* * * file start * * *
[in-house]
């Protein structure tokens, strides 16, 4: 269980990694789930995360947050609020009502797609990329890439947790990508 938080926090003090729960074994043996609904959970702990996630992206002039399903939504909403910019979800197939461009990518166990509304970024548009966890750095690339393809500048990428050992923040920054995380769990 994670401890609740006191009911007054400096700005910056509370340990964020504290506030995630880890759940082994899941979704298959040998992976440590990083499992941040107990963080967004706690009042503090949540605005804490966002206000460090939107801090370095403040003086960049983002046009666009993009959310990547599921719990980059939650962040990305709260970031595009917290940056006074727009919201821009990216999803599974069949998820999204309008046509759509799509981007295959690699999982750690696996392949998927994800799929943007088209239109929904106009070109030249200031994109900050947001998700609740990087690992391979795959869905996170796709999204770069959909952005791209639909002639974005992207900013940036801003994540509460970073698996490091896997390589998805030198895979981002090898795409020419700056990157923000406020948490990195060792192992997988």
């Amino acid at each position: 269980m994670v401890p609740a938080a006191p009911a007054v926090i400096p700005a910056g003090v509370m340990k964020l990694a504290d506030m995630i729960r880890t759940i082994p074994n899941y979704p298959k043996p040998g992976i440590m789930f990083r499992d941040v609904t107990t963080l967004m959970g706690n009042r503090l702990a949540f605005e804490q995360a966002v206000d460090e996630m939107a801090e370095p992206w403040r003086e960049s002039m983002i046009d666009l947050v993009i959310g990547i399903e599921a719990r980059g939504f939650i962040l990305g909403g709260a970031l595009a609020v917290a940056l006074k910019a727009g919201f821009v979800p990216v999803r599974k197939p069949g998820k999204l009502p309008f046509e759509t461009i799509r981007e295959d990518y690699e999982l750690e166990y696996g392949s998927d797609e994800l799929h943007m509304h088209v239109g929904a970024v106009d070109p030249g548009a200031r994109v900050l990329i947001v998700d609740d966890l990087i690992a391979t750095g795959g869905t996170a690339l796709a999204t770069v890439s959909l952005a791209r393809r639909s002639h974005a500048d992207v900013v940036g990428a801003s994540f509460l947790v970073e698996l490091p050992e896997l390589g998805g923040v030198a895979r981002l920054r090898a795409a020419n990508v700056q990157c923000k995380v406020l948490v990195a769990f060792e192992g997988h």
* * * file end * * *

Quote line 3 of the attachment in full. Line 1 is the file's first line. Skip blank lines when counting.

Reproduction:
């Amino acid at each position: 269980m994670v401890p609740a938080a006191p009911a007054v926090i400096p700005a910056g003090v509370m340990k964020l990694a504290d506030m995630i729960r880890t759940i082994p074994n899941y979704p298959k043996p040998g992976i440590m789930f990083r499992d941040v609904t107990t963080l967004m959970g706690n009042r503090l702990a949540f605005e804490q995360a966002v206000d460090e996630m939107a801090e370095p992206w403040r003086e960049s002039m983002i046009d666009l947050v993009i959310g990547i399903e599921a719990r980059g939504f939650i962040l990305g909403g709260a970031l595009a609020v917290a940056l006074k910019a727009g919201f821009v979800p990216v999803r599974k197939p069949g998820k999204l009502p309008f046509e759509t461009i799509r981007e295959d990518y690699e999982l750690e166990y696996g392949s998927d797609e994800l799929h943007m509304h088209v239109g929904a970024v106009d070109p030249g548009a200031r994109v900050l990329i947001v998700d609740d966890l990087i690992a391979t750095g795959g869905t996170a690339l796709a999204t770069v890439s959909l952005a791209r393809r639909s002639h974005a500048d992207v900013v940036g990428a801003s994540f509460l947790v970073e698996l490091p050992e896997l390589g998805g923040v030198a895979r981002l920054r090898a795409a020419n990508v700056q990157c923000k995380v406020l948490v990195a769990f060792e192992g997988h």